This is from My exam today and i did not know how to solve that kind of pproblem

Its problem nr 1 and it says outline the following two amountsAttachment 26140

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- December 8th 2012, 03:12 AMPetrusoutline the following two amounts
This is from My exam today and i did not know how to solve that kind of pproblem

Its problem nr 1 and it says outline the following two amountsAttachment 26140 - December 8th 2012, 03:52 AMHallsofIvyRe: outline the following two amounts
You do know that you posted it upside down, don't you? It's also in Swedish which I, at least, cannot read. Surely, it wouldn't have been

**that**hard to just type in the problem yourself.

I assume that you to describe, or write in a more simplified way, the sets

a)

b)

The first is simply asking for all numbers that satisfy**all**three of the inequalities. Do you know how to find numbers satisfying the inequalities separately? For example (x- 1)(x-5)= 0 when x= 1 or x= 5. Since the product is a**continuous**function of x, only those numbers can separate "<" and ">". In particular, if x= 2 (between 1 and 5), (2- 1)(2- 5)= (1)(-3)= -3< 0 so does satisfy the first inequality. You can check a number less than 1, say 0, and a number larger than 5, say 6, to see that numbers less than 1 or larger than 5 do NOT satisfy it. That is, the first set is simply the interval of all number between 1 and 5, including the endpoints. Find the solution sets of the other two inequalities in the say way and see what numbers, if any, satisfy all three.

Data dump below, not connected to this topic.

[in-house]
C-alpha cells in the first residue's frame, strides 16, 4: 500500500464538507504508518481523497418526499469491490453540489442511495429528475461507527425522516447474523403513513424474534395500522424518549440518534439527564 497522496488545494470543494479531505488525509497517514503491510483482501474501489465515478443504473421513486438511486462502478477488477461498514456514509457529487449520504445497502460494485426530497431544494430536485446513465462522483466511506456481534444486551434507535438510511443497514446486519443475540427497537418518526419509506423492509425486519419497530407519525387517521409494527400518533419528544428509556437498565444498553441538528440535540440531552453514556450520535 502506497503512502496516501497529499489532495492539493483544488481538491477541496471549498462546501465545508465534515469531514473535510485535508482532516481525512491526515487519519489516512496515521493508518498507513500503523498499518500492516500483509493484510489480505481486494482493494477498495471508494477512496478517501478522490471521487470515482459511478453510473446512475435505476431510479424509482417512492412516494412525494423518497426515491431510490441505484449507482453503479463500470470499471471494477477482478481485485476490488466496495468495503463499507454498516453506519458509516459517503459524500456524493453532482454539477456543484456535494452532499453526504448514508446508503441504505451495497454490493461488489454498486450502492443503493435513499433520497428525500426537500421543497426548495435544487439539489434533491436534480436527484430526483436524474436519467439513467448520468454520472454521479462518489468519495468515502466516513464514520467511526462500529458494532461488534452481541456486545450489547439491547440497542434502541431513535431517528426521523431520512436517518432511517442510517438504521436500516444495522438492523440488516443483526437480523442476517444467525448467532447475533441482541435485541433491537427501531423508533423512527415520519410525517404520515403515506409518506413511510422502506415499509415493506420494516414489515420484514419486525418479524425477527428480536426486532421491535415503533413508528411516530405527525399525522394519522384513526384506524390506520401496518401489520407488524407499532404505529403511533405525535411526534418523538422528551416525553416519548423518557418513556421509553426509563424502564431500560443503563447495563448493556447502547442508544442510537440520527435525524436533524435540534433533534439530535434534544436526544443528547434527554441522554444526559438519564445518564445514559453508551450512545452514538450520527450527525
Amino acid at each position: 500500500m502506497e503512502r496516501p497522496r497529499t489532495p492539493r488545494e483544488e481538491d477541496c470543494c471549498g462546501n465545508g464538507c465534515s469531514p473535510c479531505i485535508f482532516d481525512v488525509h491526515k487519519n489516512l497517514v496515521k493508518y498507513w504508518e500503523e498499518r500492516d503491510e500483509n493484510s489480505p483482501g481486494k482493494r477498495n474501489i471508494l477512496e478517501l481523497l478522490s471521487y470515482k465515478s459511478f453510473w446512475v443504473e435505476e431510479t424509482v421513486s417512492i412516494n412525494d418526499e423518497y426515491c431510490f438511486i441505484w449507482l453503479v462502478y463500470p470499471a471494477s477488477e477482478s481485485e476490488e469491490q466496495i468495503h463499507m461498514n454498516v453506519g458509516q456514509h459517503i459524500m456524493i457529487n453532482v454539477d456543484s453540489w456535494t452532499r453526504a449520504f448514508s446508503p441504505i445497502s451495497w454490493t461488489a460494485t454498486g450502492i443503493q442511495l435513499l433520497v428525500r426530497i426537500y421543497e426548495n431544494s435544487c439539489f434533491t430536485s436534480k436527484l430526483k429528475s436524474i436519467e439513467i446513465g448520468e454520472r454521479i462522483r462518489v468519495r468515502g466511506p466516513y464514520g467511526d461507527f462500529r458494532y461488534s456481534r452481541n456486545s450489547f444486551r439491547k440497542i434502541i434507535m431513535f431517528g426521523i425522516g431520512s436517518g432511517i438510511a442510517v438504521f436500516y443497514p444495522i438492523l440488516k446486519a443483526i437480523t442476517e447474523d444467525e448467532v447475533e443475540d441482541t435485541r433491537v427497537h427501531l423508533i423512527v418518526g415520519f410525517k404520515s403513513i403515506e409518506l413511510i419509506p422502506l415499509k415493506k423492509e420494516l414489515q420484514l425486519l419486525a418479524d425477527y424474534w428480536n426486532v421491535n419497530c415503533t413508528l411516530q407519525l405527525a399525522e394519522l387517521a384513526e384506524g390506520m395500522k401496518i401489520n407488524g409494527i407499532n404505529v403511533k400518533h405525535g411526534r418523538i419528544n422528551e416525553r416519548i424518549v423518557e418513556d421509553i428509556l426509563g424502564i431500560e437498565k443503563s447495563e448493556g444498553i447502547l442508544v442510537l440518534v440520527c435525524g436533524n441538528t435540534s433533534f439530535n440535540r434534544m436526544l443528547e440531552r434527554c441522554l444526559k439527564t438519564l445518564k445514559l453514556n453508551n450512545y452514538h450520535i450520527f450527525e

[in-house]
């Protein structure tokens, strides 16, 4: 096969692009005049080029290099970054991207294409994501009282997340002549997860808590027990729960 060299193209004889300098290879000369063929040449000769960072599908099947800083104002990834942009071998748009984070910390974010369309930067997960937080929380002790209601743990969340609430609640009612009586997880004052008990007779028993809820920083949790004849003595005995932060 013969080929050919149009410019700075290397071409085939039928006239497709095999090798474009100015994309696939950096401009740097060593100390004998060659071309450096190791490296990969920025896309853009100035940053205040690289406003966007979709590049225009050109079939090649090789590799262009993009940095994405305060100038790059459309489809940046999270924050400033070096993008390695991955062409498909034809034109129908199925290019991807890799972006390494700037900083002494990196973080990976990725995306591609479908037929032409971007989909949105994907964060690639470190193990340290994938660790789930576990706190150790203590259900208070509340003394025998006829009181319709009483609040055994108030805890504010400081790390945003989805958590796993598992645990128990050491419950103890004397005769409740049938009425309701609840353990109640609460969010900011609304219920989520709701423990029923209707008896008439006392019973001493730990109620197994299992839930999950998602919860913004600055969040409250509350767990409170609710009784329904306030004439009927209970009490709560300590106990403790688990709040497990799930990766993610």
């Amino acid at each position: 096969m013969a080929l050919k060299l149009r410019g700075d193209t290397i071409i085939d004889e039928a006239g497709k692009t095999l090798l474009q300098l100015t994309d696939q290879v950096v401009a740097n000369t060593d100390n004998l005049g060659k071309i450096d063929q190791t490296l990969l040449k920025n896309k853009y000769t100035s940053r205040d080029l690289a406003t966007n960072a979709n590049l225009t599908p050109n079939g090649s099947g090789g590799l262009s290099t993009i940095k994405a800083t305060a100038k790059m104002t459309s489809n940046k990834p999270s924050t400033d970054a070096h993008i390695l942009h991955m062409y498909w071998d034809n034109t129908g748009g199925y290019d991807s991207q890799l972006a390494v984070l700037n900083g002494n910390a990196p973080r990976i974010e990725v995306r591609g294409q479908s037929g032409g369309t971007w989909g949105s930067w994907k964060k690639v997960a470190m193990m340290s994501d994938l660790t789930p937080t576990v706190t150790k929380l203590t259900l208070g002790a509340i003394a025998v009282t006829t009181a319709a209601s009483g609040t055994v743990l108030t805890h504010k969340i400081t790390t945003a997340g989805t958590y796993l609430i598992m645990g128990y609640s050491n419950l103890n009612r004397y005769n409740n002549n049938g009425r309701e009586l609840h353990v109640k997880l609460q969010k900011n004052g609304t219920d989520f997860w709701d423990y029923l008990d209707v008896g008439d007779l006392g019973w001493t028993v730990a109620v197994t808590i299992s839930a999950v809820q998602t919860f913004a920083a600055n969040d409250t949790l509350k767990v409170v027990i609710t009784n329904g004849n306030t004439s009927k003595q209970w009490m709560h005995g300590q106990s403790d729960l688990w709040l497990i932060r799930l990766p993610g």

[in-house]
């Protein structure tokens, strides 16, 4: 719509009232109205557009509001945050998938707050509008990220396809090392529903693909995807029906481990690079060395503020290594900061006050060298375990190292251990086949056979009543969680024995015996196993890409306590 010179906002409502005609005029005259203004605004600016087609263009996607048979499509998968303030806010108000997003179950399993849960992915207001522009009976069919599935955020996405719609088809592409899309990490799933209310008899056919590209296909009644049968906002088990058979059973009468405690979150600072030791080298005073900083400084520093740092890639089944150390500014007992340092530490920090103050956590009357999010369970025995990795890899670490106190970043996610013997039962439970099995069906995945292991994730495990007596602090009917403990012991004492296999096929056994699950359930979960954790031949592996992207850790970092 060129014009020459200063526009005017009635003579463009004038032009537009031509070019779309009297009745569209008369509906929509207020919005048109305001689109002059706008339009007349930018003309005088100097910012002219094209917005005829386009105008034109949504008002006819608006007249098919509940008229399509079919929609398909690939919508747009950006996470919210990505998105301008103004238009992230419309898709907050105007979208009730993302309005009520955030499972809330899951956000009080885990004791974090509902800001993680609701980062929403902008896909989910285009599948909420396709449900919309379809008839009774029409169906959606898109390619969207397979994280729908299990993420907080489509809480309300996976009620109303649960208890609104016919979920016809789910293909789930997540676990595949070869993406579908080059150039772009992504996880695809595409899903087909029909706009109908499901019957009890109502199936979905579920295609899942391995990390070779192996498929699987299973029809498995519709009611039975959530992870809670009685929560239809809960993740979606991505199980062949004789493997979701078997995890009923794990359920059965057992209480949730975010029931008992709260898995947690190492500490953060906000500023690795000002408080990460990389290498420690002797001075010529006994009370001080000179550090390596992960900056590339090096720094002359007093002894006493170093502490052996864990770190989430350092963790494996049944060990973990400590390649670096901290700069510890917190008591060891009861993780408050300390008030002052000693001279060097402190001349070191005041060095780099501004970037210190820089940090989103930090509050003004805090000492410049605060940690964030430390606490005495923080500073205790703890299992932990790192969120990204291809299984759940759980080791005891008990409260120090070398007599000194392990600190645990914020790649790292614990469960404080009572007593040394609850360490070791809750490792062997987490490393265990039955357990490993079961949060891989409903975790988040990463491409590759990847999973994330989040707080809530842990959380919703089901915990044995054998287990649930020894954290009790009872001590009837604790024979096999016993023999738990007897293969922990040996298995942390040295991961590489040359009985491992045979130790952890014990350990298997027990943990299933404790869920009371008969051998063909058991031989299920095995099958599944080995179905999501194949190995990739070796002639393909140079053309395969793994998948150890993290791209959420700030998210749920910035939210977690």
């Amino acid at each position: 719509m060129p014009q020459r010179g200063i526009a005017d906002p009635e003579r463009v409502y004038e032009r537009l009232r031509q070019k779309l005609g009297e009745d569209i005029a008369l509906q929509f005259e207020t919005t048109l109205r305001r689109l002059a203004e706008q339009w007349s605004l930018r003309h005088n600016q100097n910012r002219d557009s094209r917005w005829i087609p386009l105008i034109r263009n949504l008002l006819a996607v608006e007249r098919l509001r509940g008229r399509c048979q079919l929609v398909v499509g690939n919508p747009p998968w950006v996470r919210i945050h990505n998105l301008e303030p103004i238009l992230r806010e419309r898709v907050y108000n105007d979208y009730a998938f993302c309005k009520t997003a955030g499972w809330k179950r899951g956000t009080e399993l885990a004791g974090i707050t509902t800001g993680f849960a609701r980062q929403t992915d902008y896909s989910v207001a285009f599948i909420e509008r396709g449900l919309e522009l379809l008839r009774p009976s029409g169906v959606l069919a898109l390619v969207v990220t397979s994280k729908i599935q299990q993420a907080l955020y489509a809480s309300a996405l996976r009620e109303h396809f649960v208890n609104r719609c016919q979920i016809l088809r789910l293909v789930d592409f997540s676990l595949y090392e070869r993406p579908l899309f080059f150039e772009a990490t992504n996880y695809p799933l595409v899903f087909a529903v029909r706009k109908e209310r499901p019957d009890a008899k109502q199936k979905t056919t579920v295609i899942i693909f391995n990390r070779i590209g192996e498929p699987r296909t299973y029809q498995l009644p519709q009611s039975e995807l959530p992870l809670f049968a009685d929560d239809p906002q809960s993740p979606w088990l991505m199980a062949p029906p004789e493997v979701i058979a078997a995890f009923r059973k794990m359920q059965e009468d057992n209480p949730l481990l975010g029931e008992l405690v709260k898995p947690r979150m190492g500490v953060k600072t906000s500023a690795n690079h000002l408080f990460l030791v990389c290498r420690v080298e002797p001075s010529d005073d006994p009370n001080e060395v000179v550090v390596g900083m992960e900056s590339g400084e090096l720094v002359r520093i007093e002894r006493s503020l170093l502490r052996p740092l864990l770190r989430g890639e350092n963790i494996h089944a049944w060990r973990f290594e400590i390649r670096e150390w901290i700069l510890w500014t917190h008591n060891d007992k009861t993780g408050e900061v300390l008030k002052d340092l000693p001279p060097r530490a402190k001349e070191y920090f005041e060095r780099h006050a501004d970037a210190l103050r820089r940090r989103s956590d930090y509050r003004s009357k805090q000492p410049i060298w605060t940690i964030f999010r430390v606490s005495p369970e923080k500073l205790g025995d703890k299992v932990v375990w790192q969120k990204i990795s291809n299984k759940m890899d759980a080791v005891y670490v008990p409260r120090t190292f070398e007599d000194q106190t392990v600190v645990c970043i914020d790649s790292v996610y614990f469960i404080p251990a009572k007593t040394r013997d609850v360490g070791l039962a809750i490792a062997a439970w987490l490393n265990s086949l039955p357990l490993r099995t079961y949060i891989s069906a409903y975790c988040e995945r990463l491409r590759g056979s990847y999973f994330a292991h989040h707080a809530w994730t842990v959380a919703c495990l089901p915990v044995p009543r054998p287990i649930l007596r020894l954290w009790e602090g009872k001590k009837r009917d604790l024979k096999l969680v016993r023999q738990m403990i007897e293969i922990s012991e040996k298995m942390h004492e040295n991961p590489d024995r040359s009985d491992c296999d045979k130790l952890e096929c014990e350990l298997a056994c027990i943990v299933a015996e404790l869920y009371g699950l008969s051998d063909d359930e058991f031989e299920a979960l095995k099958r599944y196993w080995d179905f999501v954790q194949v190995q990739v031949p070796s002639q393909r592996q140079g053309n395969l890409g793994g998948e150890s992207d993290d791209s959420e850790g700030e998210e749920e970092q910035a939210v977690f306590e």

(b) is harder. In fact, I am surprised you would have trouble with (a) if you are in a course where you are expected to be able to do (b). I would write z= x+ iy so that . Then and and then

Find the real part of that and set it equal to 1/2. What is the graph of that in the complex plane? - December 8th 2012, 05:19 AMPetrusRe: outline the following two amounts
No i did not know it was upside down because i did uppload through My phone:P ... I did translate in My text:S the thing is i did start same with a as u did but u dont have to say like that.. I did never read this in My book actually so... Im actually searching for this in My book but cant find.. Ima see what i can progress with

- December 8th 2012, 05:17 PMDevenoRe: outline the following two amounts
note that (x - 1/2)

^{2}= x^{2}- x + 1/4. this may prove useful.